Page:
Rules of Engagement

Jan 07, 14 Rules of Engagement

This is an article by Greg Hurvitz, Director of Sport at King David High School Linksfield, South Africa and it was originally published some time ago. Greg also writes a weekly column in the Star Metro ZA.

No matter where we are in the world, we face the same issues when it comes to development in youth sport. His contribution starts here> 

Very often, when speaking to groups of coaches, I speak about the rules of engagement. Now this is certainly not warfare but it is education, which as our own Former President Nelson Mandela has made so very important through his public emphasis on its importance – I would say that it is more important than warfare.

Pride, Passion, People and Participation – It’s what we do!

Sport is far more about life skills than it is about the sport itself. It is far more about learning who you are as an individual or within a team environment. Because of these 2 vital factors, we as coaches have to know how important positive and appropriate engagement is for the kids under our watch. It is not about how you were coached at school, it is not about what you think works for the individual. It is about what the individual needs to be the best he/she can be. For this to be remotely realised as coaches we need skills that extend beyond the mere technical. We must know how to positively engage our players almost perfectly. This takes hours and hours of thought, planning and implementation. This is a massive part of a coaching philosophy.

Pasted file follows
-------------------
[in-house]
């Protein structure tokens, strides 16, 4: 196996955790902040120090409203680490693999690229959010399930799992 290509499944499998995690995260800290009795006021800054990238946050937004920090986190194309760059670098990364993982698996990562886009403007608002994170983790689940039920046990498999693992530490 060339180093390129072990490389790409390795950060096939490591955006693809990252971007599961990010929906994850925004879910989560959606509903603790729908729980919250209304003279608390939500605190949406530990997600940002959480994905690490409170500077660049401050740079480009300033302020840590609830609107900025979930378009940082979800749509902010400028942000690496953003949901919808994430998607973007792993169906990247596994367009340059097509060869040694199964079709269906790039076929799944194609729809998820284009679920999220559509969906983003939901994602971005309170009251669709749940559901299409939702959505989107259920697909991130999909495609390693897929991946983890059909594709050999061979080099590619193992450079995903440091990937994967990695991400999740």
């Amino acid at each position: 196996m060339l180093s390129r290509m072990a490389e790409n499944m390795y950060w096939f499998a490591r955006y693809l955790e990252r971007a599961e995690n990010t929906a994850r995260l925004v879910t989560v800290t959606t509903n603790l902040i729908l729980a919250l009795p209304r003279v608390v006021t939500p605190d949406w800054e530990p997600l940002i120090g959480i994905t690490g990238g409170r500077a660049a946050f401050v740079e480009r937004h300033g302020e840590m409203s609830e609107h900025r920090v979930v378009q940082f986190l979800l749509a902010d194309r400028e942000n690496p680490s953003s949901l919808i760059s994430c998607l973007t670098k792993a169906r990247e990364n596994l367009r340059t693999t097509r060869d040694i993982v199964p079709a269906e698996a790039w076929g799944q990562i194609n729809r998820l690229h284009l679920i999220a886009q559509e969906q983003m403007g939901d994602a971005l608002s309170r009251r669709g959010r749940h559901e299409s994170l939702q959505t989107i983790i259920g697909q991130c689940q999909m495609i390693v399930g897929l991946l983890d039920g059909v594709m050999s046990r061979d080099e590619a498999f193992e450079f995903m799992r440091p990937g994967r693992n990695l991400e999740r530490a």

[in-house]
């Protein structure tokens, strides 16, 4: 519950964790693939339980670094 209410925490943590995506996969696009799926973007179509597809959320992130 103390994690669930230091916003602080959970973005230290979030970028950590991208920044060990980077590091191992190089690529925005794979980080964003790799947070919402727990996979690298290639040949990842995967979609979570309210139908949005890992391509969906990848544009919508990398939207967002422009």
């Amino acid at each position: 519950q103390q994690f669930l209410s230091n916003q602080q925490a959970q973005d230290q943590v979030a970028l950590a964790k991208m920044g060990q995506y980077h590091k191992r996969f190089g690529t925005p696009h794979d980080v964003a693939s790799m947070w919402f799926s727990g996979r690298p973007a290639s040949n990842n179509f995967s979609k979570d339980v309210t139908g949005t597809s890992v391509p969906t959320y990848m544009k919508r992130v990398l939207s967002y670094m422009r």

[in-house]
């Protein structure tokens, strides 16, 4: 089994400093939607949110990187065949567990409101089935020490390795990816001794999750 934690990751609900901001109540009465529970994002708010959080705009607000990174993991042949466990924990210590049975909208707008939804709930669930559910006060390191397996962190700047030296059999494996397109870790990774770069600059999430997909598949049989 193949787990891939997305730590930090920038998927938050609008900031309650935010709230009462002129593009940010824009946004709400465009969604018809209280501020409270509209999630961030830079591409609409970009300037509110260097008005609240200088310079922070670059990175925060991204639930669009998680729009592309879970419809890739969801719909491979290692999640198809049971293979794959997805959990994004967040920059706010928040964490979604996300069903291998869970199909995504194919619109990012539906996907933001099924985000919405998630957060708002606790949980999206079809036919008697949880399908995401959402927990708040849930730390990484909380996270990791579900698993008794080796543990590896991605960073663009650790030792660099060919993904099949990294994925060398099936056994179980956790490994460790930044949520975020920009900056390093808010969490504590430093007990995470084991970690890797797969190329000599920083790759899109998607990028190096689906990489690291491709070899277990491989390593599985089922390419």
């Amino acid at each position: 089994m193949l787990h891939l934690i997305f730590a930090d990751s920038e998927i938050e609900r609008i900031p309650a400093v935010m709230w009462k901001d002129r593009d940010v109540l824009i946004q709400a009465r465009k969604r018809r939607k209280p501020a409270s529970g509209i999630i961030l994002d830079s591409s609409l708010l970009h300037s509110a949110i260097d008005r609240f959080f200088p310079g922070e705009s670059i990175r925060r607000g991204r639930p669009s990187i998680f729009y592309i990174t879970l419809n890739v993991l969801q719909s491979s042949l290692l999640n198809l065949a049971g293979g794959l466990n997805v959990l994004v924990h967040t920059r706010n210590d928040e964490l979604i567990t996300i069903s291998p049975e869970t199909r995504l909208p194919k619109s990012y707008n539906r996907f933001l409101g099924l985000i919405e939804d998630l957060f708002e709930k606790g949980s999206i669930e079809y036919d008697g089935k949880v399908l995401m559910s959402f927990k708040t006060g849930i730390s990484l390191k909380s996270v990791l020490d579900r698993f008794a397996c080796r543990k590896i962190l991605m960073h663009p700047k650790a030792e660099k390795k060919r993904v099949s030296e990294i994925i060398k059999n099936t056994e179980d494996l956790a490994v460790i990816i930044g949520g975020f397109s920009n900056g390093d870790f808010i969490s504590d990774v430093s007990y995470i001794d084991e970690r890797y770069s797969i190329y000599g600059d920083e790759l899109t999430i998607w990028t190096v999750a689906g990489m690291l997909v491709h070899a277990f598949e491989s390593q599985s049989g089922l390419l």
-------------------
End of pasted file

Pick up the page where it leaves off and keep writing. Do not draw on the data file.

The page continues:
‘Know the individual, it will absolutely change how you manage that personality and character.’

For the first time ever, since I have had the privilege of writing this column, I want to extend my thoughts into the academic sphere. Schools are changing, the way our kids need to be educated has to adapt with this. The conventional desk and chair model is fast becoming redundant. The very quick tendency (my opinion) to diagnose ADD, ADHD or other ‘behavioural’ obstacels could, I believe, be alleviated and worked through with the correct approach to how we engage that individual in the learning environment. Notice I defined it as a learning environment not a teaching environment. Teachers and coaches, so similar in their tasks, must take every ounce of time possible to learn more about the individual so as to ensure the best activation model for this child – to make that child the best child he/she can be. School excos, driven by a Headmaster or Headmistress must critically assess their school learning environment to do the best possible for the spectrum of children in that school. I am proud to acknowledge my own school as a place moving positively in this critical analysis of our own model and I know many Heads of schools are asking these questions, Good for you!

Know the individual, it will absolutely change how you manage that personality and character. It does take time and it does take major self investment, but at the end of the day as educators in the classroom or on the sports field – we do this because we have chosen this and this is our calling – so go ahead and make your calling the best job in the world and changes thousands of lives in the process.

We would like to thank Greg for his contribution to thecoachdiary.com. You can follow Greg on twitter @GregHurvitz

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